On Sunday and Monday, Leadership Atlanta hosted the first (co)lab event… pitched as a “Collaborative Leadership Summit” that would help Atlanta connect, communicate, and collaborate on issues vital to Atlanta. It was a very well-produced event, with extraordinary speakers. If you weren’t there, I recommend you peruse the Twitter stream (hashtag #colab13) and watch the videos that are being uploaded on the YouTube channel. Thomas Friedman’s keynote is already up, and is well worth watching. Other talks and panels are just as good, and will appear over the next few weeks.
The question now is… what comes next?
I wrote this for a small list of friends as feedback on the conference, and I’ve received enough positive comments that I decided to publish it for everyone to see. I hope everyone realizes that, although some of it is criticism, it’s intended to be constructive criticism.
Connect. Communicate. Collaborate.
I think (co)lab 13 accomplished that. And it’s a great start on what I hope will be an annual event.
So, how do we make it better?
I think there are some “co-” words that we didn’t use… and we should.
Contrast. Confrontation. Controversy. Coexist.
I loved most of the speakers, but a lot of them were preaching to the choir… and the twitterstream and the lobby conversations mostly sounded like a echo chamber.
Look, some of the issues we’re focusing on are controversial! But you never would have guessed that from Sunday and Monday. I tried to highlight this in one of my three readout slides at the end of the conference: there are five million Atlantans who like sprawl and like suburbs. Let’s not demonize them with speakers talking about “The End of Suburbs.”
Or, at least, teach the controversy. Equal time for the other side. Embrace the contrast.
You know what I’d love to see? A two-person panel: Kevin Green (Midtown Alliance) and David Belle Isle (mayor of Alpharetta). Both passionate, both smart, both comfortable on stage. Put a neutral moderator in between them and let them debate Suburbs versus New Urbanism for a solid hour. I bet they can confront each other without being confrontational. And we might actually find some common ground that surprises us.
Competition. Collisions. Counterpoints. Compromise. Consensus.
We can’t afford to do everything; projects have to compete for resources. And some priorities collide with other priorities. Okay, so everyone in the room gave Susan Booth a standing ovation. She was spectacular. But why aren’t we teaching more arts in the schools? Not enough time? Not enough money? Not enough classrooms? Not enough teachers? Too many tests on other subjects? Too much football? Parents don’t care? All those are legitimate counterpoints, but we just put “Yay, art!” out there in a vacuum and demonized anyone who dared to say “Hmm, not so fast…”
Again, let’s get the competing ideas out there, and understand the tradeoffs. “If this, then not that.” We’re grownups, and we deal with tradeoffs constantly in our day jobs. Help us understand the tradeoffs in areas that we’re NOT so familiar with. And then navigate to compromises that can generate a rough consensus towards action.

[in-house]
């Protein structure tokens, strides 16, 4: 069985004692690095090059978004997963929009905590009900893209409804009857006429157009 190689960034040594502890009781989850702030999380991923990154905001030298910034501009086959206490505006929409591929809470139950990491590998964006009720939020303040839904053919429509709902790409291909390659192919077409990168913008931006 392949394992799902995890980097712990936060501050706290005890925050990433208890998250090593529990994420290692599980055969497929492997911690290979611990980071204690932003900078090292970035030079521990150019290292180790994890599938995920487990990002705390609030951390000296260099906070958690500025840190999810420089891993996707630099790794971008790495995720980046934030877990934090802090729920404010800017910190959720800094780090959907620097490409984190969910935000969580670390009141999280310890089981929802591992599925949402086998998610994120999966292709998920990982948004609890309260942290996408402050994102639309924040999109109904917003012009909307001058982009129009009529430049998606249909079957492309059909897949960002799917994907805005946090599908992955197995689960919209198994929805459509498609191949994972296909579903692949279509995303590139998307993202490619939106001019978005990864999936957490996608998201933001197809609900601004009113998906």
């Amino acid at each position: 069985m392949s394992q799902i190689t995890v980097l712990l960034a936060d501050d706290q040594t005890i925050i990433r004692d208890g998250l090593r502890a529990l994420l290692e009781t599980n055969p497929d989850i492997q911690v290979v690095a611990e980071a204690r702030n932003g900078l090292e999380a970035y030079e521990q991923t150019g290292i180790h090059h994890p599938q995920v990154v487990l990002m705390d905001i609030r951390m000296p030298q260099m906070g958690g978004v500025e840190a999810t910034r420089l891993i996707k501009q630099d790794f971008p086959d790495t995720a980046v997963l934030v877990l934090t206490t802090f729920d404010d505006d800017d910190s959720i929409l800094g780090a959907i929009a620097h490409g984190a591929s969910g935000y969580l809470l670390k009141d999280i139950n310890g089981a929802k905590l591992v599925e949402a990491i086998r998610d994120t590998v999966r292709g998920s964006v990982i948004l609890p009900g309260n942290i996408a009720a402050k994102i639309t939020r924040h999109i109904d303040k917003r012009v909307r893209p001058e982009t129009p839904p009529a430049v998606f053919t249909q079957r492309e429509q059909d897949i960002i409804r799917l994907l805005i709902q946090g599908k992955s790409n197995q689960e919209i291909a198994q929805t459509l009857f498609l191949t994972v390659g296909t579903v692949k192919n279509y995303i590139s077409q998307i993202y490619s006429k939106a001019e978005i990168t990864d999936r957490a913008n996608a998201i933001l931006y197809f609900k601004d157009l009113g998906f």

Except for the salons on Sunday night, the “collaborative leadership summit” consisted of a thousand or so people sitting and being lectured at. The lectures were great, but there was darn little collaboration.
I know, it’s not practical to break 1400 people into small groups during the conference. The IdeaString site is a good start on collaborating, but we launched it too late. And the Twitter feed would be a great real-time resource, except that the Woodruff’s Wi-Fi and cellular connectivity were terrible. (And it would require dedicated individuals to monitor for each track, and feed ideas to the stage in realtime.)
Next year, let’s have the IdeaString topics available for comment a month before the conference, and have a couple of rounds of very visible down-selection to the handful of winners.
During the presentations themselves… let us vote! Think of the “Colored Dots” exercise, where every audience member gets a certain number of dots to stick on posters. It’s a great way to establish rough consensus about which solutions gather the broadest support. But you can’t do it for 1400 people. So, digitize that! Let all 1400 attendees vote with their cellphones at the end of each panel. Put ideas up on the screen and let the audience prioritize. Rely on the wisdom of the crowd.
Minor stuff, mentioned above. Fix the Wi-Fi. Fix the cell signals. Figure out a way to feed people efficiently, and give them a place to sit. Etc. etc. Maybe that means a new venue, maybe not.
And, finally, the “co-” words to avoid:
Complacency. Condescension. Contempt.
I know that I don’t have all the answers, and I’m willing to learn from anyone. Declaring someone’s position to be “immoral” in the Twitter stream doesn’t help communicate, nor build consensus. Let’s make open hearts and open minds a shared value for all the presenters and moderators, and hope that it spreads to the participants!
I hope these thoughts are useful… I really enjoyed my time preparing for (co)lab and my time at the event itself. I certainly tweeted enough! I just want to make sure that, next year, we don’t wind up doing the exact same thing and wondering why nothing changes.